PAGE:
Edna St. Vincent Millay may seem to have lived a looong time ago, but she actually lived in a world with plenty of electricity. So why would she use a candle as the central metaphor of her poem? Isn't that dated technology? Maybe Millay just had a thing for the good ol' days. But then again, maybe the candle functions as a perfect symbol: after all, Hamlet called life a "brief candle."
And if Shakespeare uses candles, then you know you're working in a pretty serious poetic tradition. Candles are common, which means everyone has some experience lighting one. Candles are natural (wax is from bees, remember?), so they're a fairly good substitute for natural human experience. And, with the advent of electricity, we tend to only use candles on special occasions—which makes them all the more striking in a poem.
You can't miss the reference to the candle in this poem. For one thing, it's the very first subject of the very first sentence in the poem. And if you missed it the first time around, the candle is also what every "it" in the rest of the poem (all three lines of it) refers to. We talk about it lots in the "Detailed Summary," but we'll give you a quick round-up here: candles have been used for, oh, a Very Long Time to represent human life—like since Shakespeare-time (remember how Othello snuffs out a candle before he snuffs out his wife?). And even before that, Bible time (when Matthew tells people not to hide their light under a bushel). You can read about both of those candles and their oh-so-interesting fates in Shmoopland, as well.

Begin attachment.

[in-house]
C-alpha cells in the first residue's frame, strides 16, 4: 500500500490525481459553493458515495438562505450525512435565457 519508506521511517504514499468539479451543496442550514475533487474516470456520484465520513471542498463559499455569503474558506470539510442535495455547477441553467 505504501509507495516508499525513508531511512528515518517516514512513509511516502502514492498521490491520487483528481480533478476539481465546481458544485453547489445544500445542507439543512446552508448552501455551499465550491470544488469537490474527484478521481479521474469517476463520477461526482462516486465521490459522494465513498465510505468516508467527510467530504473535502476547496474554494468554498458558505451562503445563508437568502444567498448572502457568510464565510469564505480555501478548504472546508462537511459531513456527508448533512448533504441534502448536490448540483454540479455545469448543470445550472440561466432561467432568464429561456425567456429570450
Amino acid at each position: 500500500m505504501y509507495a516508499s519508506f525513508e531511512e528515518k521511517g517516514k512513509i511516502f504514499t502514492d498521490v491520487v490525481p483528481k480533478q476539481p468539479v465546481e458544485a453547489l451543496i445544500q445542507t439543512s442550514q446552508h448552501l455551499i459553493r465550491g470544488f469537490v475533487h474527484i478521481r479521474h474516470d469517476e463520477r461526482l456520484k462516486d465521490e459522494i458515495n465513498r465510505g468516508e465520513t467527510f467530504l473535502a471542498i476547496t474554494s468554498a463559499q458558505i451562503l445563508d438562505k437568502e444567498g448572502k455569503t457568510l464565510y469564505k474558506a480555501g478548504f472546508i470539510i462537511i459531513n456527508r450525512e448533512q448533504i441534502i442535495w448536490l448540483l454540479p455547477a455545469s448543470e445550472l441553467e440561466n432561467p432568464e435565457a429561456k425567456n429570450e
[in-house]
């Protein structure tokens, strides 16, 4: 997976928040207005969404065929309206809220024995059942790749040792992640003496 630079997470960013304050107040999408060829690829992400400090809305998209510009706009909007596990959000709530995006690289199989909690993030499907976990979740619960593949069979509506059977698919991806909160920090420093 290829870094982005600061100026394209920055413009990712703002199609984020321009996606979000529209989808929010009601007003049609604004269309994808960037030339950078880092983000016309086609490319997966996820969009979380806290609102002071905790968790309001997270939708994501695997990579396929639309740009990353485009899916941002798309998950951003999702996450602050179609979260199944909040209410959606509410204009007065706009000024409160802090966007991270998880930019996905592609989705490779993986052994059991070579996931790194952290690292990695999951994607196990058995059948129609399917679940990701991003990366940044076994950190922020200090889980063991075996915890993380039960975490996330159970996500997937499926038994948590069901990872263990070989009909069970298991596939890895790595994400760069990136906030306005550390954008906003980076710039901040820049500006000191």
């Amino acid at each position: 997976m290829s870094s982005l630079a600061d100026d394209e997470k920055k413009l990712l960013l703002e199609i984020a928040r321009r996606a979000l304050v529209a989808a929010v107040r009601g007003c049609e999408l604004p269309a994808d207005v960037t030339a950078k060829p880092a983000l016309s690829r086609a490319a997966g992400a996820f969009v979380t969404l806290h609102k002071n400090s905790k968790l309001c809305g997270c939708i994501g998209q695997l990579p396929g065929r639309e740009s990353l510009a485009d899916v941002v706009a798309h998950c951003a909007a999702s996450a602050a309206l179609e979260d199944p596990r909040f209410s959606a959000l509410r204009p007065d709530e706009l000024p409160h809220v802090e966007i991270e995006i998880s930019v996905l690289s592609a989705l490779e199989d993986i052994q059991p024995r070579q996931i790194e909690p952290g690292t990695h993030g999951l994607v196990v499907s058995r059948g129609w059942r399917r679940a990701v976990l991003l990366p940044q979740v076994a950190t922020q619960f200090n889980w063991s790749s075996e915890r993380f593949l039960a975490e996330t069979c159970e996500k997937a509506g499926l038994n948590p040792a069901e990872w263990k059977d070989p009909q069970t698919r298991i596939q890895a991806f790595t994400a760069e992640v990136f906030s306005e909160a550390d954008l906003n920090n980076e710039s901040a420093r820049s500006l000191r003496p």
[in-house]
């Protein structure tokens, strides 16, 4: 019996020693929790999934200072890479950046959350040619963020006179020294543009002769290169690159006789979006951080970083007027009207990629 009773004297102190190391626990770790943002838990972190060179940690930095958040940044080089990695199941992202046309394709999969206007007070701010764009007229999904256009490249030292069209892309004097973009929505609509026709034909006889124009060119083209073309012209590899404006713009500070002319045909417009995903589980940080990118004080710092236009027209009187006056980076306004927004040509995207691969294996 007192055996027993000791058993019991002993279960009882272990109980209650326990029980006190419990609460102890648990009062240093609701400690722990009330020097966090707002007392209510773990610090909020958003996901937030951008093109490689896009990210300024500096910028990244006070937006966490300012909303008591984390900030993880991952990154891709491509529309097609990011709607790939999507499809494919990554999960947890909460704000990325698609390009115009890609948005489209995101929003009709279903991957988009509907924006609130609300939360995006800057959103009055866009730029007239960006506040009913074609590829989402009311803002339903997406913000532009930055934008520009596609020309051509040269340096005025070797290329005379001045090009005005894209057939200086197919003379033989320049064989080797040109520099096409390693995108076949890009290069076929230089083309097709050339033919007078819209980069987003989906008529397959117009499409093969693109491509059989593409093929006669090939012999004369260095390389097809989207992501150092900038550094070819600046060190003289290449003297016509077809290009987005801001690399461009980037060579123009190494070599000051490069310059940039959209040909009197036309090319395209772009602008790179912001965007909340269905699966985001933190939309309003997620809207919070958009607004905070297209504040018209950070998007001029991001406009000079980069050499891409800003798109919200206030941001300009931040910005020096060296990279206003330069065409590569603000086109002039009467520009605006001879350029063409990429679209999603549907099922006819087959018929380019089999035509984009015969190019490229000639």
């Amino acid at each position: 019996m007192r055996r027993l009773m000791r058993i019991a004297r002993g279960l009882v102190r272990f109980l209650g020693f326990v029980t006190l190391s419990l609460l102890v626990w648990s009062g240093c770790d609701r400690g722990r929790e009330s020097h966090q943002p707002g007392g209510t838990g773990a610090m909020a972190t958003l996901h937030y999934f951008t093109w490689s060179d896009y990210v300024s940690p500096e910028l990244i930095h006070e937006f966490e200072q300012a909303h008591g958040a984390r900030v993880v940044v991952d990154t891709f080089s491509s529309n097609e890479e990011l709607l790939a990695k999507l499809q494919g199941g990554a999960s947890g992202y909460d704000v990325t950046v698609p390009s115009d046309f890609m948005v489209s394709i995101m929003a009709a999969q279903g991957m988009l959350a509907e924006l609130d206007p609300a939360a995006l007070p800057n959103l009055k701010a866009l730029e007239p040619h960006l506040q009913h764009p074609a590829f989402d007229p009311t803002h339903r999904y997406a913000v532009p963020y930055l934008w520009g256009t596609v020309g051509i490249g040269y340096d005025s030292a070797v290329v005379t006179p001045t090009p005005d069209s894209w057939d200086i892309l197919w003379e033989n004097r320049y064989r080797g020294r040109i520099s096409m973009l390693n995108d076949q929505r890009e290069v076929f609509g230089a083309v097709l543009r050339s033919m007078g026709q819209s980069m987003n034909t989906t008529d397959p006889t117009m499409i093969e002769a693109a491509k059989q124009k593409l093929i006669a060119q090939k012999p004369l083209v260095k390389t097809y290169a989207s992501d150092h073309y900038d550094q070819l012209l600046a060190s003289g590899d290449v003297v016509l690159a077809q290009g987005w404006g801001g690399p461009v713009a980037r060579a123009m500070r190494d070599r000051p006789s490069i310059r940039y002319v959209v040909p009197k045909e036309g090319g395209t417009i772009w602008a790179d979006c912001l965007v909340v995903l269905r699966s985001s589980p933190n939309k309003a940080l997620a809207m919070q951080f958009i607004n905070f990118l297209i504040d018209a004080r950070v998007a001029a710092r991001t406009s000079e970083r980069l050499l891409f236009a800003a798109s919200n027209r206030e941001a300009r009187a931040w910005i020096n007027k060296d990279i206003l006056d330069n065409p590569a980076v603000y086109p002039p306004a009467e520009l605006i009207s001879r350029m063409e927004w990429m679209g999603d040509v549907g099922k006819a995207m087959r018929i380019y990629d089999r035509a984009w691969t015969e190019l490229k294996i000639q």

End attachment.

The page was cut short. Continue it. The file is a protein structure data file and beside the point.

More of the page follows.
Candles have a natural end, like humans. And we often describe the time after death as a darkness, which is, well, sort of what happens when a candle goes out. So it's a natural go-to for any poet trying to discuss life (or death) in understandable terms.
Why does Millay pick such well-used imagery? Well, that's a more interesting question. There's something tongue-in-cheek about this entire poem, from its speaker to its meter to its symbols. Take a well-used symbol. Check. Then mess with it by making it do new things—like burn at both ends. It's gutsy, sure, but then, so is the poem itself.